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What are Solar Tariffs and What is Net Metering?

Photo by Quazie on Flickr.
Photo by Quazie on Flickr.

A solar tariff is the pricing schedule a utility uses to pay a residential solar host for the electricity her panels produce.  Net metering is one kind of solar tariff.  To make sense of the various tariffs that are used you must understand two things: 1. wholesale and retail pricing of electricity and 2. The energy flows between the solar host and the utility.
First let’s take a very simplified look at the pricing of electricity. The cost of electricity is divided into 2 components: a generation component which is the cost of the actual production of electricity by the generation source (usually a power plant or a renewable energy facility) and a distribution/transmission component which is the cost of moving the electricity from the generation source to the customer’s home across the wires that compose the electric grid. The generation component of the price is also called the wholesale price. The total price of electricity (generation component plus distribution component) is called the retail price. For instance a unit of electricity (typically the units used are kilowatt hours—abbreviated kWh) might cost $0.19 with a generation cost of $0.09 and a distribution/transmission cost of $0.10.  In this case, then, the retail price of electricity is $0.19 per kWh and the wholesale (or generation) cost is $0.09 per kWh.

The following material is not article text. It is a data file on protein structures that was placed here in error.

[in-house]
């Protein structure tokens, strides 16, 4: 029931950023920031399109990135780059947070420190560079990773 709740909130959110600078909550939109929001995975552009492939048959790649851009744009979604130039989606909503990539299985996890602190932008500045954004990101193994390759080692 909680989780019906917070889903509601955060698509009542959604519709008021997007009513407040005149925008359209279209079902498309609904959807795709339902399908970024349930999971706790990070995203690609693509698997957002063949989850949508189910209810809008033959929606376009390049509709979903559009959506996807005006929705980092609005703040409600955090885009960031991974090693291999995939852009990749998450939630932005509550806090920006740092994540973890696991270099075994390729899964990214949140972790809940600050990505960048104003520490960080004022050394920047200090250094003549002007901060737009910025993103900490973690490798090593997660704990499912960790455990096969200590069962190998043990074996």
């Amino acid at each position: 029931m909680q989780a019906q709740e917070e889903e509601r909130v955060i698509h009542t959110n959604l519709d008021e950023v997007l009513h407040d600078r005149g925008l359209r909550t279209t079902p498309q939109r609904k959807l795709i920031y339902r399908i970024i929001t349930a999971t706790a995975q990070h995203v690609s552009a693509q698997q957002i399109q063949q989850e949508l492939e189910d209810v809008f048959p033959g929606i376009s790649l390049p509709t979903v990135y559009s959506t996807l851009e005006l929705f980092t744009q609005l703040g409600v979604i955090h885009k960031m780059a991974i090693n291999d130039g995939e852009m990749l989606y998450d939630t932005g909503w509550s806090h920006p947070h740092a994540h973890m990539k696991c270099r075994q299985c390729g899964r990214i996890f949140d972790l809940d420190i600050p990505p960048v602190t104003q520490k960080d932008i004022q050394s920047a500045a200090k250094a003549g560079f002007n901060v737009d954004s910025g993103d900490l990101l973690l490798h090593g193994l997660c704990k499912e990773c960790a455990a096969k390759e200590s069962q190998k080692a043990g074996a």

The generation cost is derived from the purchases of energy by utilities from energy generators (fossil fuel plants, wind turbines, nuclear plants etc).  The market where energy is bought and sold is run by an government-authorized non-profit organization called the Independent System Operator of New England or ISO-NE.   Throughout the day there are auctions for kWh of electricity and a price is set by basic supply and demand.  The clearing price for each auction at a specific location within New England  is called the Real Time Locational Marginal Price or RTLMP.  Hourly reports for RTLMP for locations throughout New England are available at the ISO NE website as are daily and monthly averages.

In some solar tariffs the utility buys electricity from the solar host at “avoided cost”—-that is the price the utility could have bought the electricity on the wholesale market run by ISO-NE.  The avoided cost then is the  very same RTLMP discussed above—the hourly auction clearing price for a kWh of electricity.

RTLMP varies throughout the day and is generally higher during the day than at night because demand for electricity is higher during the day than at night.  It also varies throughout the year and is higher in the winter because the dominant electrical energy source in New England is natural gas and electricity generators have to compete with heat generators for natural gas supplies in the winter.  While there is abundant natural gas in the United States since fracking became a common extraction method, natural gas in New England is expensive because of limited pipeline capacity to deliver to New England the natural gas that has been extracted in Pennsylvania and other states.